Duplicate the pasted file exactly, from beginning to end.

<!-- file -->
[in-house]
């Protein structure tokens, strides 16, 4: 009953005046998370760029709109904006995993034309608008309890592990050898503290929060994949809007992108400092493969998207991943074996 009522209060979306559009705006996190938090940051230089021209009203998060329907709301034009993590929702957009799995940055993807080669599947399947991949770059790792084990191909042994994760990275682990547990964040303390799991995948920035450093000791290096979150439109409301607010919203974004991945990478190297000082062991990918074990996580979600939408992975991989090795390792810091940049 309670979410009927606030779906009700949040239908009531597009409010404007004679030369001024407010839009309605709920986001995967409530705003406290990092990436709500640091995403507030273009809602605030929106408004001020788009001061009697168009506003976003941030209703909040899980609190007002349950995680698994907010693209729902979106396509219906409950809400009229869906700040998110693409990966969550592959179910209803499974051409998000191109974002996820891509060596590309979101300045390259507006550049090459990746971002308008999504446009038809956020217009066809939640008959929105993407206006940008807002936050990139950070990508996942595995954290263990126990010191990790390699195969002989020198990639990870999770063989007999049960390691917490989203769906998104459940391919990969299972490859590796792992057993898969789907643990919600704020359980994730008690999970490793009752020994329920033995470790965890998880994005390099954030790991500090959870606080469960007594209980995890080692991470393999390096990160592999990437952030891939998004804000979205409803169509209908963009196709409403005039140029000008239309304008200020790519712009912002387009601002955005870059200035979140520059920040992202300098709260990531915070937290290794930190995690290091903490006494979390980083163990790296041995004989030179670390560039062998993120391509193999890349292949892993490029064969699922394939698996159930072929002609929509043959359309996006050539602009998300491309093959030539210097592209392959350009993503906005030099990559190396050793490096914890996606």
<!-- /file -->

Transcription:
[in-house]
């Protein structure tokens, strides 16, 4: 009953005046998370760029709109904006995993034309608008309890592990050898503290929060994949809007992108400092493969998207991943074996 009522209060979306559009705006996190938090940051230089021209009203998060329907709301034009993590929702957009799995940055993807080669599947399947991949770059790792084990191909042994994760990275682990547990964040303390799991995948920035450093000791290096979150439109409301607010919203974004991945990478190297000082062991990918074990996580979600939408992975991989090795390792810091940049 309670979410009927606030779906009700949040239908009531597009409010404007004679030369001024407010839009309605709920986001995967409530705003406290990092990436709500640091995403507030273009809602605030929106408004001020788009001061009697168009506003976003941030209703909040899980609190007002349950995680698994907010693209729902979106396509219906409950809400009229869906700040998110693409990966969550592959179910209803499974051409998000191109974002996820891509060596590309979101300045390259507006550049090459990746971002308008999504446009038809956020217009066809939640008959929105993407206006940008807002936050990139950070990508996942595995954290263990126990010191990790390699195969002989020198990639990870999770063989007999049960390691917490989203769906998104459940391919990969299972490859590796792992057993898969789907643990919600704020359980994730008690999970490793009752020994329920033995470790965890998880994005390099954030790991500090959870606080469960007594209980995890080692991470393999390096990160592999990437952030891939998004804000979205409803169509209908963009196709409403005039140029000008239309304008200020790519712009912002387009601002955005870059200035979140520059920040992202300098709260990531915070937290290794930190995690290091903490006494979390980083163990790296041995004989030179670390560039062998993120391509193999890349292949892993490029064969699922394939698996159930072929002609929509043959359309996006050539602009998300491309093959030539210097592209392959350009993503906005030099990559190396050793490096914890996606």